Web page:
Ending the Pattern of Pervasive Violence Against Women

Sep 9th, 2014 | By | Category: Reproductive Rights/Women's Rights

By Suzanne York, www.howmany.org

[photo credit: norcapweb.no]

They are sent to protect citizens in horrific conflict and refugee conditions in countries in turmoil.  Women in these situations are incredibly vulnerable. Yet sadly, Human Rights Watch  has found that African Union (AU) peacekeepers in Somalia rape women seeking medicine on their bases and routinely pay teenage girls for sex.

Somalia has been a failed state for decades. Tens of thousands of Somalis have been displaced during this time, by conflict, violence and famine.

According to a recent Human Rights Watch report, The Power These Men Have Over Us,” the AU soldiers have used a range of tactics, including humanitarian aid, to coerce vulnerable women and girls into sexual activity. They have also raped or otherwise sexually assaulted women who were seeking medical assistance or water at the African Union Mission to Somalia bases.

The report’s authors emphasize what’s at stake:

The line between sexual exploitation and sexual abuse is a fine one given the vulnerabilities of the women and the power and financial disparities between them and the soldiers. The women who are sexually exploited become vulnerable to further abuse at the hands of the soldiers, and are also exposed to serious health risks. Several women said that the soldiers refused to wear condoms and that they had caught sexually transmitted infections as a result.

The AU soldiers are in Somalia to help restore order and defeat the Islamist militant group al Shabaab. The peacekeeping troops are made up of soldiers from six African countries and are funded in part by the United Nations, United States, and the European Union. They are immune from prosecution by the government of Somalia, with responsibility falling on their own governments.

Violence Across the Globe

The United Nations estimates that sexual violence in conflict zones affects millions around the world, primarily women and girls:

  • In the Democratic Republic of Congo approximately 1,100 rapes are reported each month, and it is believed that over 200,000 women have suffered from sexual violence in that country since armed conflict began;
  • The rape and sexual violation of women and girls is pervasive in the conflict in the Darfur region of Sudan;
  • Between 250,000 and 500,000 women were raped during the 1994 genocide in Rwanda.

[image credit: http://www.who.int]

While not an immediate solution for the Somali women, there are some policies that should be implemented to aid women and girls facing sexual violence around the world.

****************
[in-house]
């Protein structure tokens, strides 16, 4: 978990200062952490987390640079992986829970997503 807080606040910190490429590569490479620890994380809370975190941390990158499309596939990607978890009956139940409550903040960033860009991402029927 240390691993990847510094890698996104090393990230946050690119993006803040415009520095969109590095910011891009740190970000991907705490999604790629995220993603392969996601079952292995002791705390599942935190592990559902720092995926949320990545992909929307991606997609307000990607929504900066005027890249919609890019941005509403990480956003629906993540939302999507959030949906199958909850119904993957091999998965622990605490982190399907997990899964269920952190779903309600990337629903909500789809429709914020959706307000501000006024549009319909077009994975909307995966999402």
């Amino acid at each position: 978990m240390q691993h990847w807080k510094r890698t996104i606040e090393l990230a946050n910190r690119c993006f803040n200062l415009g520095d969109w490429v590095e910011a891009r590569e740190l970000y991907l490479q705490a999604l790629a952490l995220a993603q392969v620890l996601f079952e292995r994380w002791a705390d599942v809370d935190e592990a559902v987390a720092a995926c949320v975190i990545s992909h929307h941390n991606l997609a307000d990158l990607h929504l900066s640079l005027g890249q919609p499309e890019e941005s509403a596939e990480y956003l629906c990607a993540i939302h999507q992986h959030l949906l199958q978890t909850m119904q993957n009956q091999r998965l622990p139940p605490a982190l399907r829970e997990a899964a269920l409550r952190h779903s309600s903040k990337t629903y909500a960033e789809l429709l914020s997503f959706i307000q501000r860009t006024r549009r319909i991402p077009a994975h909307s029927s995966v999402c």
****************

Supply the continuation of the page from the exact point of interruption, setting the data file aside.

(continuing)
The Convention on the Elimination of All Forms of Discrimination against Women (CEDAW)

CEDAW is an international agreement that requires that countries party to the Convention take all appropriate steps to prevent, eradicate and punish violence against women and girls. However, the UN states that the “continued prevalence of violence against women and girls demonstrates that this global pandemic of alarming proportions is yet to be tackled with all the necessary political commitment, action and resources.”

Shamefully, the United States is one of a handful of countries that has not ratified CEDAW. Ironically, it is joined by Somalia.

International Violence Against Women Act (I-VAWA)

I-VAWA is proposed congressional legislation that makes ending violence against women and girls a top U.S. diplomatic priority, including enabling the U.S. government to develop a faster and more efficient response to violence against women in humanitarian emergencies and conflict-related situations.

To take action, urge your Senators to help pass the International Violence Against Women Act (S. 2307).

[photo credit: www.oratechsolve.com]

Protect and Empower

One of the rape victims told Human Rights Watch “I was scared he would come back and rape me again or kill me. I want the government to recognize the power these men have over us and for them to protect us from them.”

Is that too much to ask?  Obviously the Somali government is unable to protect its own citizens, and the peacekeepers sent to do just that have failed, so it is up to the international community – the UN, other governments, and civil society – need to find the will to step up and do it.  The rest of us need to let the world know violence against women is unacceptable.

Suzanne York is a senior writer with the Institute for Population Studies.

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